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Selman captures the Public Speaking title for BCK

Selman captures the Public Speaking title for BCK

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A Form 5 student of the Bishop’s College Kingstown is champion of the 2012 Lions Club St Vincent South Secondary Schools National Public Speaking Competition.{{more}}

In the competition, sponsored by telecommunications company LIME, Lexie Selman won the new, Lion Michael Defreitas MJF Challenge Trophy after an almost clean sweep Thursday at the Kingstown Methodist Church Hall.

On her way to victory, the Redemption Sharpes resident battled through three rounds of keen competition from five other competitors.

She took the top spots for the main topic “Capitalism has failed. The case for a different economic system”. And she also wooed the judges with her students’ prepared speech, “Blackberries”.

Selman’s victory foiled a beaver trick attempt by the St Vincent Grammar School, represented by Kyle James.

The Grammar School was second, while Niasha Mofford of the Girls’ High School rounded off the top three.

Mofford gained the judges nod in the Impromptu topic segment with her speech on “Everyone should be a volunteer”.

Speaking to SEARCHLIGHT just after her win, Selman said she was “surprised” when she was announced as the winner.

“I feel really proud winning here tonight,” she remarked.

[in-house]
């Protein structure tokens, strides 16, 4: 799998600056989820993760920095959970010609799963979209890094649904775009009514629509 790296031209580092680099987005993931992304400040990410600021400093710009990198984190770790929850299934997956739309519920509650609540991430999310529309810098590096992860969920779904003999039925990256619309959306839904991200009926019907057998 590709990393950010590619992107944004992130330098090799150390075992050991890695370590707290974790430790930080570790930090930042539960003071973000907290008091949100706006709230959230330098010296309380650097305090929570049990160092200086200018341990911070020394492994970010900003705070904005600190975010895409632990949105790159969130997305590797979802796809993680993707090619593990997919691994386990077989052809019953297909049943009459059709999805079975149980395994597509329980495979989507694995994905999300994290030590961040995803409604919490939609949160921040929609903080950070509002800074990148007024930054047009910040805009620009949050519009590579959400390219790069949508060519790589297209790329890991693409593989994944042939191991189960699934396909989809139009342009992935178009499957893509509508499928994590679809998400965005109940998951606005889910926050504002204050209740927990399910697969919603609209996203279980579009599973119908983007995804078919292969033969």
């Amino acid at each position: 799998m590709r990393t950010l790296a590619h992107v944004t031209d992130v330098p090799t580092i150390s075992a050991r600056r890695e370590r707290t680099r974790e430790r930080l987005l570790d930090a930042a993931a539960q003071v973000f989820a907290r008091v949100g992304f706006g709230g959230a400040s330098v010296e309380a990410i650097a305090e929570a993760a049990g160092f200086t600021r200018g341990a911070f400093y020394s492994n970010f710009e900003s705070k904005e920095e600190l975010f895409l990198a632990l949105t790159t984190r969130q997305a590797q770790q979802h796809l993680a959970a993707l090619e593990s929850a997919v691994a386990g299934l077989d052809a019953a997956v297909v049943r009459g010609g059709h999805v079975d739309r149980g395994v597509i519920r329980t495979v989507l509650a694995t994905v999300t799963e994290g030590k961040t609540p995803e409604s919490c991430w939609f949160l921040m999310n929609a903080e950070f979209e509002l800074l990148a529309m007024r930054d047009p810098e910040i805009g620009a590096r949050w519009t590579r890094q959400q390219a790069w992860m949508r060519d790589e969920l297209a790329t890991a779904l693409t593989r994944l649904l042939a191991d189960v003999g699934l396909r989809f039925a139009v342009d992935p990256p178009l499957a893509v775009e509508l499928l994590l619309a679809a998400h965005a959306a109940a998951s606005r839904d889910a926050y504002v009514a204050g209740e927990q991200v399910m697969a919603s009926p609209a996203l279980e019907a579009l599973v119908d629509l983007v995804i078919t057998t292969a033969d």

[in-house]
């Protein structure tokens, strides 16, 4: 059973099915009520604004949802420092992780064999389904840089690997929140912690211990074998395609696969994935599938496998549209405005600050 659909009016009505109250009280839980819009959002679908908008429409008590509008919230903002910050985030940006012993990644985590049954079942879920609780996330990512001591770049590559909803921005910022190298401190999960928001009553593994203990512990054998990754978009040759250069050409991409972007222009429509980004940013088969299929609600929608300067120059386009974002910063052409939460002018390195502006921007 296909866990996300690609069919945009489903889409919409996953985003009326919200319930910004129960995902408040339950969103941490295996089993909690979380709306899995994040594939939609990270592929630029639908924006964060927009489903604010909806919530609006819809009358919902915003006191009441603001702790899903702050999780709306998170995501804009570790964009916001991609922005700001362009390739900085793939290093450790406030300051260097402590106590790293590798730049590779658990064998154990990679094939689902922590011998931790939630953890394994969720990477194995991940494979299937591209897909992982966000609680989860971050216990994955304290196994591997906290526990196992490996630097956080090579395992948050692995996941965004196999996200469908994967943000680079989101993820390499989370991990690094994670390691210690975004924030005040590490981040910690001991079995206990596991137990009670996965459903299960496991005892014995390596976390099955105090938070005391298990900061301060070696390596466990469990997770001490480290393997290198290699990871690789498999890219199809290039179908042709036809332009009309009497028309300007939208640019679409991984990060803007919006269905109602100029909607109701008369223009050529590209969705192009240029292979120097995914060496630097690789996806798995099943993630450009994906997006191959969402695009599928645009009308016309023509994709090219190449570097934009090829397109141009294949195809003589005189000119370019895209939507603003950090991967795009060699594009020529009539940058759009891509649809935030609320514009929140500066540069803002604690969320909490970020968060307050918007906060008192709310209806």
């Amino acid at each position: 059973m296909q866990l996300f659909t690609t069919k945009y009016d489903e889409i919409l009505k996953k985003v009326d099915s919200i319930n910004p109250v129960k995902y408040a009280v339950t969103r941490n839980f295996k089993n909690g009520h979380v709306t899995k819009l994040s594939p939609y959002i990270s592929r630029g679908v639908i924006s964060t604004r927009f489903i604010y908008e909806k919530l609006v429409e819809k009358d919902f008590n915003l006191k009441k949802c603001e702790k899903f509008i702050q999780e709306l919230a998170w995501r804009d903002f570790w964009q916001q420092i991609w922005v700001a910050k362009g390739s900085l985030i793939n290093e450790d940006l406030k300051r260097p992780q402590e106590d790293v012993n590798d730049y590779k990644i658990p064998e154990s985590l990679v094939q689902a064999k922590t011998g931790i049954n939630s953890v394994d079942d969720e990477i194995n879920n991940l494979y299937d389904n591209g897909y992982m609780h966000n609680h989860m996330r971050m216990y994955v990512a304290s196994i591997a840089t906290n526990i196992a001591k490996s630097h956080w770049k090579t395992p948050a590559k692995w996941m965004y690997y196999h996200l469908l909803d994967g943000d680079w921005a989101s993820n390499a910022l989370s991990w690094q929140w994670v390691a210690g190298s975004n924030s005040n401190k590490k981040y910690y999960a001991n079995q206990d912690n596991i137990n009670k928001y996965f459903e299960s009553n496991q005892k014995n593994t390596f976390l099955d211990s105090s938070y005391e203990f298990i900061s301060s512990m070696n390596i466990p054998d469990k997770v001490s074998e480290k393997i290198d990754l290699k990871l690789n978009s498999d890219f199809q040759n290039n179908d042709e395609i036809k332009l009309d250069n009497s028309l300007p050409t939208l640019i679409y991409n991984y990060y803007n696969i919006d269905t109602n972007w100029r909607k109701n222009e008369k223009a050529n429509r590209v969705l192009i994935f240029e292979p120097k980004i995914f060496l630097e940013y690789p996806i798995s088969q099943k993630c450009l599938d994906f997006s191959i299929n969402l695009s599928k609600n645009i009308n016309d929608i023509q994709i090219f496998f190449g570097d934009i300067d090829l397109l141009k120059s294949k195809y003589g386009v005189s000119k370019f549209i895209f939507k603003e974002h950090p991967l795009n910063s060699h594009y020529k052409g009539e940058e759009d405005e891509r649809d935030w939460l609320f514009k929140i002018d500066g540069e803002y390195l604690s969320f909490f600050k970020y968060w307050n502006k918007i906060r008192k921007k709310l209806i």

Selman thanked, among others, those who helped her prepare for the competition, especially her teacher, Melissa George.

“Preparations were really rough and I had to endure sleepless nights, but I made it…” she said.

In discussing her main speech, a well-poised Selman mentioned that in capitalism, all factors of production are privately owned and there is minimal interference by government in the economic activities of the country.

She, however, stated that “it does not exist anywhere in its complete form, for example in St. Vincent and the Grenadines, capitalism is present but with some form of intervention from the government…”

Selman, who spoke for nine minutes and 25 seconds, said it was through capitalism that some of the world’s major businesses were able to grow, expand, innovate and be productive.

Selman said: “If one really ponder on the advantages of capitalism one would definitely realise that the term capitalism is not associated with failure, as it allows the average person the opportunity to survive and to thrive.

“… The history of capitalism provides countless instances of people who improved their lives through work and ability. This is especially evident in our own country where small business owners were able to grow and expand their industry,” she said.

Selman used as examples KFC and C.K. Greaves & Co Ltd, noting the expanding number of outlets.

“One also needs to consider the many opportunities for employment that these businesses have offered to Vincentians. Does this sound like a system that has failed?” Selman said.

For her students’ prepared speech, which was again keenly contested, Selman with her topic, “Blackberries”, was clearly one of the crowd favourites in that segment.

She said the lives of young persons seem to centre around the handheld devices.

While it is has many useful purposes, Selman stressed that the device is also doing harm to young people.